Another significant set of violations concerns the "confrontation clause" of Article 6 (i.e. the right to examine witnesses or have them examined). In this respect, problems of compliance with Article 6 may arise when national laws allow the use in evidence of the testimonies of absent, anonymous and vulnerable witnesses.
Steel v. United Kingdom (1998) 28 EHRR 603
Assanidze v. Georgia, App. No. 71503/01 (Eur. Ct. H.R. Apr. 8, 2004)
Othman (Abu Qatada) v. United Kingdom (2012) – Abu Qatada could not be deported to Jordan as that would be a violation of Article 6 "given the real risk of the admission of evidence obtained by torture". This was the first time the court ruled that such an expulsion would be a violation of Article 6.
Article 7 – retroactivity
Article 7 prohibits the retroactive criminalisation of acts and omissions. No person may be punished for an act that was not a criminal offence at the time of its commission. The article states that a criminal offence is one under either national or international law, which would permit a party to prosecute someone for a crime which was not illegal under domestic law at the time, so long as it was prohibited by international law. The Article also prohibits a heavier penalty being imposed than was applicable at the time when the criminal act was committed.
Article 7 incorporates the legal principle nullum crimen, nulla poena sine lege into the convention.
Relevant cases are:
Kokkinakis v. Greece  ECHR 20
S.A.S. v. France  ECHR 69
Article 8 – privacy
Article 8 provides a right to respect for one's "private and family life, his home and his correspondence", subject to certain restrictions that are "in accordance with law" and "necessary in a democratic society". This article clearly provides a right to be free of unlawful searches, but the Court has given the protection for "private and family life" that this article provides a broad interpretation, taking for instance that prohibition of private consensual homosexual acts violates this article. There have been cases discussing consensual familial sexual relationships, and how the criminalisation of this may violate this article. However, the ECHR still deems such familial sexual acts to be criminal. This may be compared to the jurisprudence of the United States Supreme Court, which has also adopted a somewhat broad interpretation of the right to privacy. Furthermore, Article 8 sometimes comprises positive obligations: whereas classical human rights are formulated as prohibiting a State from interfering with rights, and thus not to do something (e.g. not to separate a family under family life protection), the effective enjoyment of such rights may also include an obligation for the State to become active, and to do something (e.g. to enforce access for a divorced parent to his/her child).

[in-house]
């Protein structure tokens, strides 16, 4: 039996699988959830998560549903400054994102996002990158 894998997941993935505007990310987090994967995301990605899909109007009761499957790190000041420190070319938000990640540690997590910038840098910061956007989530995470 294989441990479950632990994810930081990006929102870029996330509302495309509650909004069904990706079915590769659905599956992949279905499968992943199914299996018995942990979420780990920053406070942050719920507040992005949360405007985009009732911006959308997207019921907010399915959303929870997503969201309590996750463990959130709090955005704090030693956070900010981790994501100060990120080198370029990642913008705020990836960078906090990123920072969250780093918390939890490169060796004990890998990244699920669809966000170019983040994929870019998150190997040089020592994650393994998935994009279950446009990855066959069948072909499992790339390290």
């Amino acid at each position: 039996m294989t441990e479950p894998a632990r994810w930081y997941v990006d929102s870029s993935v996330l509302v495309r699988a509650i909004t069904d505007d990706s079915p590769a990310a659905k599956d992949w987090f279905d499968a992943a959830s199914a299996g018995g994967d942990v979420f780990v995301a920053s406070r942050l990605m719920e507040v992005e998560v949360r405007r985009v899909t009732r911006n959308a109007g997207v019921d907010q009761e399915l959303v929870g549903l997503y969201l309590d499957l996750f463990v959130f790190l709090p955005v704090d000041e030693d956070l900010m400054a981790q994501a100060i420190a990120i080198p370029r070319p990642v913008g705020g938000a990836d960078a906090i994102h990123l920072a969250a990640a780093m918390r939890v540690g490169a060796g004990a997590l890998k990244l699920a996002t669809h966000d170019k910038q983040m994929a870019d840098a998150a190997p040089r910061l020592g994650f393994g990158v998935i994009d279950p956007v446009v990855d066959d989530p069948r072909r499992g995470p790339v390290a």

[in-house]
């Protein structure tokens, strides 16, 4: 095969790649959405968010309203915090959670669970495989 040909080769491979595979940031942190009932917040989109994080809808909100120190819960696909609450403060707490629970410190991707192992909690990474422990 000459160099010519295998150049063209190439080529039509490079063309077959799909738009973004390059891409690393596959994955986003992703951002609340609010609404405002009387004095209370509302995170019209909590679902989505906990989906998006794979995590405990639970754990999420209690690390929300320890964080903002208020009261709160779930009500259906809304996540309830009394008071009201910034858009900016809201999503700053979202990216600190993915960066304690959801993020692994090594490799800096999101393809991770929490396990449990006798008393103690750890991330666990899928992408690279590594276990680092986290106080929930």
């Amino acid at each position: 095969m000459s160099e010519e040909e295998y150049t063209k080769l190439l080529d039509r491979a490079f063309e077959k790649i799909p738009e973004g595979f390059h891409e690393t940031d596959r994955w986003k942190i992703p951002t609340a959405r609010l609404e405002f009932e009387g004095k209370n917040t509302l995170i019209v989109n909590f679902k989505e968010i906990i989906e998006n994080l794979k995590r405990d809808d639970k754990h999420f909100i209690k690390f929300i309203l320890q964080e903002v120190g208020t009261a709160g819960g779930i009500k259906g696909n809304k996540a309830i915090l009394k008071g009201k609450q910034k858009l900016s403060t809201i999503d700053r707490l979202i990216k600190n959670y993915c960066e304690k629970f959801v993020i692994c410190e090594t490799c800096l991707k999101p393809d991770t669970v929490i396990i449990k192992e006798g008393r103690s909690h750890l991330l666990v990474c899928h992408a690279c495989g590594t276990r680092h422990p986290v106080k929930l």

Notable case: Roman Zakharov v. Russia  EHCR 47143/06
Article 9 – conscience and religion
Article 9 provides a right to freedom of thought, conscience and religion. This includes the freedom to change a religion or belief, and to manifest a religion or belief in worship, teaching, practice and observance, subject to certain restrictions that are "in accordance with law" and "necessary in a democratic society"
Relevant cases are:
Kokkinakis v. Greece  ECHR 20
Universelles Leben e.V. v. Germany  (app. no. 29745/96)
Buscarini and Others v. San Marino  ECHR 7
Pichon and Sajous v. France  ECHR 898
Leyla Şahin v. Turkey  ECHR 299
Leela Förderkreis E.V. and Others v. Germany  ECHR
Lautsi v. Italy  ECHR 2412
S.A.S. v. France  ECHR 695
Eweida v United Kingdom , ECHR 2013
Article 10 – expression
Article 10 provides the right to freedom of expression, subject to certain restrictions that are "in accordance with law" and "necessary in a democratic society". This right includes the freedom to hold opinions, and to receive and impart information and ideas, but allows restrictions for:
interests of national security
territorial integrity or public safety
prevention of disorder or crime
protection of health or morals
protection of the reputation or the rights of others
preventing the disclosure of information received in confidence
maintaining the authority and impartiality of the judiciary
Relevant cases are:
Lingens v Austria (1986) 8 EHRR 407
The Observer and The Guardian v United Kingdom (1991) 14 EHRR 153, the "Spycatcher" case.
Bowman v United Kingdom  ECHR 4, (1998) 26 EHRR 1, distributing vast quantities of anti-abortion material in contravention to election spending laws
Communist Party v Turkey (1998) 26 EHRR 1211
Appleby v United Kingdom (2003) 37 EHRR 38, protests in a private shopping mall
Article 11 – association
Article 11 protects the right to freedom of assembly and association, including the right to form trade unions, subject to certain restrictions that are "in accordance with law" and "necessary in a democratic society".
Vogt v Germany (1995)
Yazar, Karatas, Aksoy and Hep v Turkey (2003) 36 EHRR 59
Article 12 – marriage
Article 12 provides a right for women and men of marriageable age to marry and establish a family.
Despite a number of invitations, the Court has so far refused to apply the protections of this article to same-sex marriage. The Court has defended this on the grounds that the article was intended to apply only to different-sex marriage, and that a wide margin of appreciation must be granted to parties in this area.
In Goodwin v United Kingdom the Court ruled that a law which still classified post-operative transsexual persons under their pre-operative sex, violated article 12 as it meant that transsexual persons were unable to marry individuals of their post-operative opposite
sex. This reversed an earlier ruling in Rees v United
Kingdom. This did not, however, alter the Court's understanding that Article 12 protects only different-sex couples.
The European Court of Human Rights ruled in Schalk and Kopf v Austria that countries are not required to provide marriage licenses for same-sex couples, however if a country allows same-sex couple marriage it must be done so under the same conditions that opposite-sex couples